Northwestern faculty member publishes journalism history book on college newspapers

January 18, 2018

Dr. Kaylene Armstrong

Dr. Kaylene Dial Armstrong, who teaches journalism at Northwestern Oklahoma State University as an assistant professor and advises the student newspaper Northwestern News, has published “How Student Journalists Report Campus Unrest” through Lexington Books, an academic book division of Rowan & Littlefield.

Armstrong, the daughter of Elmo Dial of Rigby, Idaho, and the late Nila Dial, graduated from Rigby High School, Ricks College and Brigham Young University. She has a master’s degree in communication from Utah State and a doctorate in mass communication from the University of Southern Mississippi.

Her book embodies the bulk of her 2013 dissertation about newspapers on college campuses during the protest years of 1962-70; however, it also includes a new chapter on the student newspaper at the University of Missouri during the 2015 protests there. In all, she conducted interviews with more than two dozen people who had been student editors and reporters writing for their college newspapers about the protests on their campuses.

The protest-era chapters cover significant events that also reflect the variety of the issues students protested about during that time. These included integration at Ole Miss in 1962, the free speech movement at Berkeley in 1964, take-over-building protests about race and the Vietnam War at Columbia and Howard in 1968, and escalation of the Vietnam War that led to shooting deaths at Kent State and Jackson State in 1970.

Armstrong said the best part of writing this book was listening to all the stories from the student reporters and editors who lived it.

“Most journalists tell other people’s stories, not their own,” she explained. “Finally, these journalists got to tell their own stories of what was happening at the newspaper at the time the campus was engulfed in protest. Some of these stories had never been published before.”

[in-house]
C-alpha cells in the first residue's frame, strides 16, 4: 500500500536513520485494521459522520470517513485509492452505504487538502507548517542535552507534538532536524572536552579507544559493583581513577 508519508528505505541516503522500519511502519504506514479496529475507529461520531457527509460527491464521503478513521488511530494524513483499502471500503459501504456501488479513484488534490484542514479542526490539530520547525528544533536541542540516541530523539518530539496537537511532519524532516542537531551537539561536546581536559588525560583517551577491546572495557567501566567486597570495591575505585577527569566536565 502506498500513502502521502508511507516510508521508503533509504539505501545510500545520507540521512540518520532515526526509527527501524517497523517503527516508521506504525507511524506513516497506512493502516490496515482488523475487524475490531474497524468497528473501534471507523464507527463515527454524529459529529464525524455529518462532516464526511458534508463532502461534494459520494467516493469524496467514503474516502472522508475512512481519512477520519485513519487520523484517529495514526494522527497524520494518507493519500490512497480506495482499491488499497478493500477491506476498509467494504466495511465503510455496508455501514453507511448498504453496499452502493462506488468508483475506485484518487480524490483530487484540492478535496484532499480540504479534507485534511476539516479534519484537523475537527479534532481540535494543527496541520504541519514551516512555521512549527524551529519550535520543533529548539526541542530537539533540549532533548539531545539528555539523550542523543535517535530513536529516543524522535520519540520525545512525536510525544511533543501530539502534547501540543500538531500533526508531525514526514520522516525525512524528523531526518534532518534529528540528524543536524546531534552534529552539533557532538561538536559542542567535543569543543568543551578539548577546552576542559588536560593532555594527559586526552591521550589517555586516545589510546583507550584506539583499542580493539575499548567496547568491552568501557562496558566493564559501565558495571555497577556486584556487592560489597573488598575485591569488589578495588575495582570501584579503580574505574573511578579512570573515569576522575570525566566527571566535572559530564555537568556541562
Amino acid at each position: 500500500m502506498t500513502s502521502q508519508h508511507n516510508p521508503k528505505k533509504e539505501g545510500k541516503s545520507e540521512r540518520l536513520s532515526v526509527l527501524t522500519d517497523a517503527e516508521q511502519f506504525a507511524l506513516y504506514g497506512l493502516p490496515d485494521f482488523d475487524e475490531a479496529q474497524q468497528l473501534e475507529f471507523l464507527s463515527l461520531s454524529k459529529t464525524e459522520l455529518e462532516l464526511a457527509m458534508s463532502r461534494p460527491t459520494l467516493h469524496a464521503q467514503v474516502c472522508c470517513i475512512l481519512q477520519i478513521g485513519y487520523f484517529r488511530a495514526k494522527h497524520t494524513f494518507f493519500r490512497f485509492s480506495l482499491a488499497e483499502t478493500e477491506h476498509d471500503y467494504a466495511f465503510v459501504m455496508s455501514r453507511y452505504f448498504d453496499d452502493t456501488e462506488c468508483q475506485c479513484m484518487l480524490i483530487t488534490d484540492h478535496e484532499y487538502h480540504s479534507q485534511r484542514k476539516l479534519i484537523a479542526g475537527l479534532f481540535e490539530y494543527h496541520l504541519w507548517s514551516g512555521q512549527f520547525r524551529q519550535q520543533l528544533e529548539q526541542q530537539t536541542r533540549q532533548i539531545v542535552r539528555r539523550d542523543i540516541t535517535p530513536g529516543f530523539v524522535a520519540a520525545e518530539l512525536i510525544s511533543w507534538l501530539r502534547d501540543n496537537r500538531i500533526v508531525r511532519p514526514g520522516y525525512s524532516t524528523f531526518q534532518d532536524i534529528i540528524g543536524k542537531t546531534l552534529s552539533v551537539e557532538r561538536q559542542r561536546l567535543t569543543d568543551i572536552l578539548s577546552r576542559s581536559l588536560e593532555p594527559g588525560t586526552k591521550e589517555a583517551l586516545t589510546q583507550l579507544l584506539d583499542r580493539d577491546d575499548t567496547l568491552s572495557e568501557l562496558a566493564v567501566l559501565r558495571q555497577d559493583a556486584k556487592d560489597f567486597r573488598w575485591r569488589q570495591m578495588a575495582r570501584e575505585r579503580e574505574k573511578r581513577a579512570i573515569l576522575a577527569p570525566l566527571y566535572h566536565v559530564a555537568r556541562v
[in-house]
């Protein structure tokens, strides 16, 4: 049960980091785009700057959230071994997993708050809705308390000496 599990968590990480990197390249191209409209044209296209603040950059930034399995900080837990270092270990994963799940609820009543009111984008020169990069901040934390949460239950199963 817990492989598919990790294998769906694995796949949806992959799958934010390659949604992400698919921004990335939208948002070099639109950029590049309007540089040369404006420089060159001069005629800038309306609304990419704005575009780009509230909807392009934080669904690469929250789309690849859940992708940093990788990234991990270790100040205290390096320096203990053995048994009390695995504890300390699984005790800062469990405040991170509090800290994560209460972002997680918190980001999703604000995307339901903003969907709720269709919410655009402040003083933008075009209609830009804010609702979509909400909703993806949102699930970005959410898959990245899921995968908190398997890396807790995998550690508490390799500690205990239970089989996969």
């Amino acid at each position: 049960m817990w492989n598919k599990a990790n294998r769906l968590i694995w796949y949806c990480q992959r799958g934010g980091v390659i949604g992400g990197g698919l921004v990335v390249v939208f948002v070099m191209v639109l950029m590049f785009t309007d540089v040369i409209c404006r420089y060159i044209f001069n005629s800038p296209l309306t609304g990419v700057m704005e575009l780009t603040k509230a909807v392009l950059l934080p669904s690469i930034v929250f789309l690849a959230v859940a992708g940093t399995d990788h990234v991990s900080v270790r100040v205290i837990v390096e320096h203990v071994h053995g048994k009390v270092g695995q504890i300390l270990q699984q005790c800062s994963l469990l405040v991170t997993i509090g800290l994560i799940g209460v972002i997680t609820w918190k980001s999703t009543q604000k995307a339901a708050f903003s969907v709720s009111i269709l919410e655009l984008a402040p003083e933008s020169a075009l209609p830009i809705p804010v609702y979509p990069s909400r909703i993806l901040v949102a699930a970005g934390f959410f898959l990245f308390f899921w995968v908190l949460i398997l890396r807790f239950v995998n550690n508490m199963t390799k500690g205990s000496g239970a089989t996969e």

Armstrong said these former students told of being harassed by other students, administrators or even state officials who disagreed with what they were writing. At one point after the Kent State shooting, some students at the University of Utah tried to take over the newspaper. The editor of The Daily Chronicle told of publishing the newspaper from the OB/GYN office of another editor’s grandfather so the dissidents couldn’t stop them.

“These are just a few of the stories,” Armstrong said. “Many of these former students have great stories like these to tell.”

Armstrong said historians write little about student newspaper history but should consider doing so.

“Most journalism historians don’t even realize that student newspapers have the deepest history of all the different genres of newspapers,” she said. “Most of the newspapers that historians study from the first days of printing – such as the colonial press, the penny press, the labor press – have disappeared. But the college student newspaper continues to survive at almost every campus in America, and it has done so for almost 200 years. No other genre of newspaper can make that claim.”

Armstrong’s book can be checked out at Northwestern’s library and is available for purchase on Amazon.


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